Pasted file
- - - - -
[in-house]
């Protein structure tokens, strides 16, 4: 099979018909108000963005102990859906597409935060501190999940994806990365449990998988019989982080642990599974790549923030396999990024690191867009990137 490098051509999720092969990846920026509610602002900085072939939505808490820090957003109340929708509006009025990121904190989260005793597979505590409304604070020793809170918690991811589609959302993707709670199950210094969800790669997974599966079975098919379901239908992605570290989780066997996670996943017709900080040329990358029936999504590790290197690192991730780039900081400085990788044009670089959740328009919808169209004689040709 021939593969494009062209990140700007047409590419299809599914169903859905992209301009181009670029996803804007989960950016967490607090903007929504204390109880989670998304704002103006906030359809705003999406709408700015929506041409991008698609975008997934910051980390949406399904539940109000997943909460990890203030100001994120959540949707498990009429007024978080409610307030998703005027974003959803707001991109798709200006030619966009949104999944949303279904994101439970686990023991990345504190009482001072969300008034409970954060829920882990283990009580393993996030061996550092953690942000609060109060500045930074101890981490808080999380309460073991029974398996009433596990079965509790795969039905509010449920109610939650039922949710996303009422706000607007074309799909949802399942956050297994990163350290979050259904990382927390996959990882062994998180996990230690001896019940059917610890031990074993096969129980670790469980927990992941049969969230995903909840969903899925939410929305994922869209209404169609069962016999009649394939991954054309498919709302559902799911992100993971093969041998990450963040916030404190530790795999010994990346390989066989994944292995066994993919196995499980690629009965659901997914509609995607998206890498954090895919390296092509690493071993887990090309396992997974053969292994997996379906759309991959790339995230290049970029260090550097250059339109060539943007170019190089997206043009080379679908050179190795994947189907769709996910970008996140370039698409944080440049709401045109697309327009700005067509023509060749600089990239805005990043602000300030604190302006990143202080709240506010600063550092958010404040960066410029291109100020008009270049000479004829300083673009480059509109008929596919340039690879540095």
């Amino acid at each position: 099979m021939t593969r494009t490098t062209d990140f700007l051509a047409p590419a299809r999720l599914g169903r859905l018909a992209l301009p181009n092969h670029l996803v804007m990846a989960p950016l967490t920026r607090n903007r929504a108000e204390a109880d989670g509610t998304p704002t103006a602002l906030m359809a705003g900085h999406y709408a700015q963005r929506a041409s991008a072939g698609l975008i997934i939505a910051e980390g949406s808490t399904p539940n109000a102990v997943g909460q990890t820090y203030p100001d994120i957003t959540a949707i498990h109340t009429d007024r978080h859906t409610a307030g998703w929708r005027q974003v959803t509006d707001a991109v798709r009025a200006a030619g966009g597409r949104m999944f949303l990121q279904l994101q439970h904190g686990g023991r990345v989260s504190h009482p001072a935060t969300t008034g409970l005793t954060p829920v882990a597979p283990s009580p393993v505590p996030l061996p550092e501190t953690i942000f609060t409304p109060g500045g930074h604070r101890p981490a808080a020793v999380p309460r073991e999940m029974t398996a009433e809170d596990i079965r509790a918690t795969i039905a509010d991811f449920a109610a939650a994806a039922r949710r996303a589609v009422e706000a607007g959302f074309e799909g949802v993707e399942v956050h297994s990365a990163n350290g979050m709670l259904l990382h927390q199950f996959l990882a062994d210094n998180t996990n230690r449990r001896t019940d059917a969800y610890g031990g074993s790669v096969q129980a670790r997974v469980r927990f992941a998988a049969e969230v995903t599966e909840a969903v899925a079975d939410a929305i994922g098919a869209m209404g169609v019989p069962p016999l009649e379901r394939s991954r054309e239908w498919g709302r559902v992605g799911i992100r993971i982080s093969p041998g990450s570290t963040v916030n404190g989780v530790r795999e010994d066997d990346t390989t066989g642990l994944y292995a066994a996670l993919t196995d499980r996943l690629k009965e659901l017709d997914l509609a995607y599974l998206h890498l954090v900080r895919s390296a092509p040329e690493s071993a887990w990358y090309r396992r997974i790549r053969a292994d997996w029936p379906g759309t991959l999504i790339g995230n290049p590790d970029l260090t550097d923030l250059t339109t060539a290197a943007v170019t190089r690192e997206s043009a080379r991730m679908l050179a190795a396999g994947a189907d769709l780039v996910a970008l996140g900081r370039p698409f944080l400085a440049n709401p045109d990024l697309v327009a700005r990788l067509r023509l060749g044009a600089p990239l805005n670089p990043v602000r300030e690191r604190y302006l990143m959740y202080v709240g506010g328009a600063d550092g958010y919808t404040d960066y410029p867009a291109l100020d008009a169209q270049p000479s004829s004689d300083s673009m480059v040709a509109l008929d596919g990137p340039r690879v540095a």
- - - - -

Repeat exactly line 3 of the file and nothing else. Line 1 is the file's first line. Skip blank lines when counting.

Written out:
């Amino acid at each position: 099979m021939t593969r494009t490098t062209d990140f700007l051509a047409p590419a299809r999720l599914g169903r859905l018909a992209l301009p181009n092969h670029l996803v804007m990846a989960p950016l967490t920026r607090n903007r929504a108000e204390a109880d989670g509610t998304p704002t103006a602002l906030m359809a705003g900085h999406y709408a700015q963005r929506a041409s991008a072939g698609l975008i997934i939505a910051e980390g949406s808490t399904p539940n109000a102990v997943g909460q990890t820090y203030p100001d994120i957003t959540a949707i498990h109340t009429d007024r978080h859906t409610a307030g998703w929708r005027q974003v959803t509006d707001a991109v798709r009025a200006a030619g966009g597409r949104m999944f949303l990121q279904l994101q439970h904190g686990g023991r990345v989260s504190h009482p001072a935060t969300t008034g409970l005793t954060p829920v882990a597979p283990s009580p393993v505590p996030l061996p550092e501190t953690i942000f609060t409304p109060g500045g930074h604070r101890p981490a808080a020793v999380p309460r073991e999940m029974t398996a009433e809170d596990i079965r509790a918690t795969i039905a509010d991811f449920a109610a939650a994806a039922r949710r996303a589609v009422e706000a607007g959302f074309e799909g949802v993707e399942v956050h297994s990365a990163n350290g979050m709670l259904l990382h927390q199950f996959l990882a062994d210094n998180t996990n230690r449990r001896t019940d059917a969800y610890g031990g074993s790669v096969q129980a670790r997974v469980r927990f992941a998988a049969e969230v995903t599966e909840a969903v899925a079975d939410a929305i994922g098919a869209m209404g169609v019989p069962p016999l009649e379901r394939s991954r054309e239908w498919g709302r559902v992605g799911i992100r993971i982080s093969p041998g990450s570290t963040v916030n404190g989780v530790r795999e010994d066997d990346t390989t066989g642990l994944y292995a066994a996670l993919t196995d499980r996943l690629k009965e659901l017709d997914l509609a995607y599974l998206h890498l954090v900080r895919s390296a092509p040329e690493s071993a887990w990358y090309r396992r997974i790549r053969a292994d997996w029936p379906g759309t991959l999504i790339g995230n290049p590790d970029l260090t550097d923030l250059t339109t060539a290197a943007v170019t190089r690192e997206s043009a080379r991730m679908l050179a190795a396999g994947a189907d769709l780039v996910a970008l996140g900081r370039p698409f944080l400085a440049n709401p045109d990024l697309v327009a700005r990788l067509r023509l060749g044009a600089p990239l805005n670089p990043v602000r300030e690191r604190y302006l990143m959740y202080v709240g506010g328009a600063d550092g958010y919808t404040d960066y410029p867009a291109l100020d008009a169209q270049p000479s004829s004689d300083s673009m480059v040709a509109l008929d596919g990137p340039r690879v540095a």